The president of Somaliland has called on the international community to recognise the independence of the region and warned that unless Somalia “accepts the reality of two independent nations,” his government will explore international legal avenues.
Though Somaliland was a former British Protectorate, it came under control of Somalia, just five days after the region gained independence in 1960. However, on May 19, 1991, Somaliland seceded from Somalia and declared independence, and still awaits widespread international recognition. A 2001 referendum reaffirmed the country’s independence from Somalia.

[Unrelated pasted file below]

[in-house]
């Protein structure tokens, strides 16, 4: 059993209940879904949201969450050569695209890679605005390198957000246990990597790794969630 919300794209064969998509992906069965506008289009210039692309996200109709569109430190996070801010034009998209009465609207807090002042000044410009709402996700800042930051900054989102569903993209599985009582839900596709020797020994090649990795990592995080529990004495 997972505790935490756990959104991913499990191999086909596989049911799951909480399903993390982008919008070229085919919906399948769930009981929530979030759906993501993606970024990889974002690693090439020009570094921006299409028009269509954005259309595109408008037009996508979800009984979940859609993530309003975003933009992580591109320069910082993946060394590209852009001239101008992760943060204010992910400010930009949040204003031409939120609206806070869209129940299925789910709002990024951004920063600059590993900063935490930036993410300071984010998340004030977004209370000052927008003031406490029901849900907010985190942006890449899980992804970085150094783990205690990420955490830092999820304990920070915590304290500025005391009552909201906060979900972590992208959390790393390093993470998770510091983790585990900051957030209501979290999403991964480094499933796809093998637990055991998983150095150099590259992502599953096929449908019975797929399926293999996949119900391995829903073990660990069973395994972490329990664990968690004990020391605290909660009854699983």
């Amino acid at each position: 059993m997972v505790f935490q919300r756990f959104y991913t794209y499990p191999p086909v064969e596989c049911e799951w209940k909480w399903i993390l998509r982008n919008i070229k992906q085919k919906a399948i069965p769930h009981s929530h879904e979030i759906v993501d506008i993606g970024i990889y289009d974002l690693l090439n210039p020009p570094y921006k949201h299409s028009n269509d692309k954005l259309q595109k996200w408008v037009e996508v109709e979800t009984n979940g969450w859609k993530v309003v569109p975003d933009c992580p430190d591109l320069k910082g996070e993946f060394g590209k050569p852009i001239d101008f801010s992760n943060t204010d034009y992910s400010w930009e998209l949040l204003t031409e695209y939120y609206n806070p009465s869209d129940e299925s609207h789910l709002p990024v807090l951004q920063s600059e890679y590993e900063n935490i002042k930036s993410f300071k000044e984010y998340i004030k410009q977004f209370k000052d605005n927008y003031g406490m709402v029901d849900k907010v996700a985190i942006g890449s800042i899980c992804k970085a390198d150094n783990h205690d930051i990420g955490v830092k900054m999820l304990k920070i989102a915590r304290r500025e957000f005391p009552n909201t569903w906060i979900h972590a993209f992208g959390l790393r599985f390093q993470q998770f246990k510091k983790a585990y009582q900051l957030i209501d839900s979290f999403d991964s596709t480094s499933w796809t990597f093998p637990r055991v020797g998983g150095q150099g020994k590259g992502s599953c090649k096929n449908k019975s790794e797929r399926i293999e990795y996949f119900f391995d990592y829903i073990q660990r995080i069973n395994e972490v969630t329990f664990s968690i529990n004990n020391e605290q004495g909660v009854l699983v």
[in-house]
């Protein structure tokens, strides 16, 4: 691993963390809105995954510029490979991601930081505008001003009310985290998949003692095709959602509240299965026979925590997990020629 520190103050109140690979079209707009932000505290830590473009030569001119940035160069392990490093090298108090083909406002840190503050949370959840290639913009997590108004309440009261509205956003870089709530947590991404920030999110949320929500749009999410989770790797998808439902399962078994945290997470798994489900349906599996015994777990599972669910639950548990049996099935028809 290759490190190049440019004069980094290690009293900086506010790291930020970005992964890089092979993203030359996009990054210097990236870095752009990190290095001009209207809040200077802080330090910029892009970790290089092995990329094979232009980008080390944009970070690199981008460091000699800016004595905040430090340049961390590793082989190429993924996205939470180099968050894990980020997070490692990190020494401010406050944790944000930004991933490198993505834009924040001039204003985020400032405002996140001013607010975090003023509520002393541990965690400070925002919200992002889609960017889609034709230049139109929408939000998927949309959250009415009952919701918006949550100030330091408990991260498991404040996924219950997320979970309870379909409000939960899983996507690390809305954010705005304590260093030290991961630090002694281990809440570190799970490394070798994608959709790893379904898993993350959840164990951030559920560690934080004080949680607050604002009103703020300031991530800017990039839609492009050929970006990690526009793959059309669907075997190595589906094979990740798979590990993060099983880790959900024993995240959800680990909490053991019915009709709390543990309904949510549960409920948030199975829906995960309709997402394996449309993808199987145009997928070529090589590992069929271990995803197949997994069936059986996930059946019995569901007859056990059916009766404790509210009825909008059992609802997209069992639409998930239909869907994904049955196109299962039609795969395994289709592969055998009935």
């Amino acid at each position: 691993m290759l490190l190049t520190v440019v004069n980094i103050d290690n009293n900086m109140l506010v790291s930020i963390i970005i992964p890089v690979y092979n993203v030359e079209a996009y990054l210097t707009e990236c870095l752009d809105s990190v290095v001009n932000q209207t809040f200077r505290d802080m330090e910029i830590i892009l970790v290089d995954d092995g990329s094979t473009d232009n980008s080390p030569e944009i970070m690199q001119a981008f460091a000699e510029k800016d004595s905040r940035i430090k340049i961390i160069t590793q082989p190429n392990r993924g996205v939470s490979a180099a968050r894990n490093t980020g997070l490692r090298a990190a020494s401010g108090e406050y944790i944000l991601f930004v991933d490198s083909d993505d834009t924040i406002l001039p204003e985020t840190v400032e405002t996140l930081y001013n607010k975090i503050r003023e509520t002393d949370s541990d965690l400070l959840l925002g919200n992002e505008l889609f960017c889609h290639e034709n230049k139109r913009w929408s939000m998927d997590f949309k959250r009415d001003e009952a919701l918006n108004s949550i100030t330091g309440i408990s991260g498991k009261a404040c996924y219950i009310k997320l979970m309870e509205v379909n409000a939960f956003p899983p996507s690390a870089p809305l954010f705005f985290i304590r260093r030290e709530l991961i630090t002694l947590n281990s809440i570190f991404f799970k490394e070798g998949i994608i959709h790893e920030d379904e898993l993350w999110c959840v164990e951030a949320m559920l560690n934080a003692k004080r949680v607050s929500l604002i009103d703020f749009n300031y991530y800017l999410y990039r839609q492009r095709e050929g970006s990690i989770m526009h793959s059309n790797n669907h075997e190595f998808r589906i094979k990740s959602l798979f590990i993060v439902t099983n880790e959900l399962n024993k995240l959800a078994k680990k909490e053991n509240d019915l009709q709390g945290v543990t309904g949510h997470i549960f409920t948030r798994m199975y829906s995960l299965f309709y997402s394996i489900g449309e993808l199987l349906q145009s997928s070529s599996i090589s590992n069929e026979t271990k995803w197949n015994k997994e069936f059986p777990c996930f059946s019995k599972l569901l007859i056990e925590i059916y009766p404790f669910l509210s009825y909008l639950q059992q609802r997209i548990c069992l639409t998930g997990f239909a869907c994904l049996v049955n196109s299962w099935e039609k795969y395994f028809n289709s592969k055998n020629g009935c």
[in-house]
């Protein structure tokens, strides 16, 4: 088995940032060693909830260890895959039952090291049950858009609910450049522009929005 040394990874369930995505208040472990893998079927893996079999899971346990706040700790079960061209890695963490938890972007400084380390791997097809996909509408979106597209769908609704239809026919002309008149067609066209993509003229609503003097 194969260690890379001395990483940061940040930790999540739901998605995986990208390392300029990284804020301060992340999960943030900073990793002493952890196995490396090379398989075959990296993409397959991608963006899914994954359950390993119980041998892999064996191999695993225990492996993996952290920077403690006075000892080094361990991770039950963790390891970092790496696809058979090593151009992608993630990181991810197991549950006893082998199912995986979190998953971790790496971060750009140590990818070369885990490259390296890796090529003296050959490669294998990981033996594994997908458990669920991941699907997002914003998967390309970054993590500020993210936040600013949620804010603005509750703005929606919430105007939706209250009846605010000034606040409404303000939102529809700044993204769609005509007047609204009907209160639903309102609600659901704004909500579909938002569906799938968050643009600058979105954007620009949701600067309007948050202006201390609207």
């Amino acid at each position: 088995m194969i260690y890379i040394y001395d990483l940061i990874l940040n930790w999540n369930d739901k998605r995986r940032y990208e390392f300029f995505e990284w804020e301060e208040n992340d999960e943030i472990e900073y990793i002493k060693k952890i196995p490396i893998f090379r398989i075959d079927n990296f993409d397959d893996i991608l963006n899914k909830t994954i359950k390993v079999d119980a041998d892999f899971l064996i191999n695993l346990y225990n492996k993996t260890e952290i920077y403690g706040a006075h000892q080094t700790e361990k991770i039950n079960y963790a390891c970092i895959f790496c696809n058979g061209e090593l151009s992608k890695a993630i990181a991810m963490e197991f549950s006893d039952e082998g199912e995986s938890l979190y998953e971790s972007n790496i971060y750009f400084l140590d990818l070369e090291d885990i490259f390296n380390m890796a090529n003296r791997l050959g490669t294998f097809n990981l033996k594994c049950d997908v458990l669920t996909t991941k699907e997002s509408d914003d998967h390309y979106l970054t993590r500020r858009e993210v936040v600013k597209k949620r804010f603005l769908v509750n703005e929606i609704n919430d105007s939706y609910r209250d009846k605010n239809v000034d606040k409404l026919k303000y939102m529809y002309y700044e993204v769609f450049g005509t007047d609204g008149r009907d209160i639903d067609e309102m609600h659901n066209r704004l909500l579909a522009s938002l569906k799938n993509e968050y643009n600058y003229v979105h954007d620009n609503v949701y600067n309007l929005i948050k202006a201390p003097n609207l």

Somaliland’s President Muse Bihi, in his speech to mark the 29th anniversary of the independence declaration, said that “the only agenda that can bring Somaliland and Somalia to a negotiating table is one based on two countries talking mutual interests and good neighbourly relations”.
“Somalia and anybody else who wishes to mediate between the two of us should accept the inalienable, undeniable reality of a sovereign Somaliland talking with a sovereign Somalia on issues that foster brotherly relations, our people and the region,” he added.
“I repeat in a loud voice that unless Somalia accepts the reality of two independent nations talking on equal terms, it should forget a dialogue between the two.”
“We will submit our case to an international court if Somalia continues to insist on a Somaliland it rules.”